I don’t know when I’ve enjoyed a Thanksgiving Day more. My house was packed with laughter, hugs, teasing and fun, and there were times I stopped whatever I was doing just to sit back and watch the chaos, probably wearing and ear to ear grin.
Last week, my yougest son Matthew called home from his part-time job at a grocery store.
“Did you buy a turkey yet? They just went on sale. I can pick one up.”
“Go ahead,” I said. “Remember, everyone will be here, so get a large one.”
He came home that night with a bird that weighed slightly less than 25 pounds. It was 24.67 or something like that. E gads.
I usually put our bird in the electric roaster the night before, set on a low temperature, which I did this year also. It took a shoehorn, a bit of butter lubricant, a WWF elbow drop and a bit of wrestling reminiscent of a SNL/Julia Childs skit to get that big bird in the roaster, but I did it. If you’ve ever wondered what the maximum capacity of an electric roaster is, turkey-wise, I can honestly tell you it is 24.67 pounds.
I was worried about the slippery roads on Wednesday, but my daughter Maggie and her boyfriend JJ made it here that afternoon. On Thursday, I put JJ and Matthew to work peeling potatoes. When my son Nick and his girlfriend Jess showed up Thursday, it was perfect timing, because no one has the knack of tasting the gravy and figuring out what it needs a little dash of like Nick does. He was sniffing the air like a starving hound as he peeled off his coat. I was still hugging Jess when he had a spoon in one hand and a spice shaker in the other. I had made some darned good gravy. His finishing touches made it great.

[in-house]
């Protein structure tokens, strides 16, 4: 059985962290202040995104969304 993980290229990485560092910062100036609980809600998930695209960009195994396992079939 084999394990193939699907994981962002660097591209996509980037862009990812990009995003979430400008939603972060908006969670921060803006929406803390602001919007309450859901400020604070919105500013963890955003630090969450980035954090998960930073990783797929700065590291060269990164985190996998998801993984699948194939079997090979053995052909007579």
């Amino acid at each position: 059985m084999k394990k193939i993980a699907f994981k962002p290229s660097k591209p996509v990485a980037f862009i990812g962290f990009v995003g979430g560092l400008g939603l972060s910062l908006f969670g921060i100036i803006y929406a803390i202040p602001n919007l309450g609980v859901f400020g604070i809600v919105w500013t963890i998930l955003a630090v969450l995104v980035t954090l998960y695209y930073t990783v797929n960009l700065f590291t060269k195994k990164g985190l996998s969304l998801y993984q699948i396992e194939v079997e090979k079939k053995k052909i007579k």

I put Jess in charge of figuring out which stuff went in or on which bowl or plate, so she kept us organized. Maggie mashed potatoes while my mom (Nana to the kids) whipped up stuffing and prepared corn. The guys wandered through snatching at tasty morsels while us ladies got things ready.
Â There was one thing missing, however. More than once I looked up, wondering what I was forgetting, and would scan the room. “Oh, yeah,” I would remember. “Rachel isn’t here.” Matt’s girlfriend was with her family. It was the one thing that stopped the day from being absolutely perfect.
When we all sat down to eat – nine of us squished around our table – it was wonderful. Silly stories, fun memories, teasing and a glorious feast. We took turns listing a few things we were thankful for – the list ran from each other to the food in front of us and included our pets, football, music and the existance of chocolate – and then dived into the wonderfood everyone had helped cook.
Some holidays make me miss my little kids, but this one is better as my kids get older. They help with the workload, they bring their delightful “significant others” along, and it is such a joy to listen to them jokingly squabble with each other. I’m lucky enough to have my parents here also, who toss in their own memories, jokes and teasing.
Definately a day for thanks.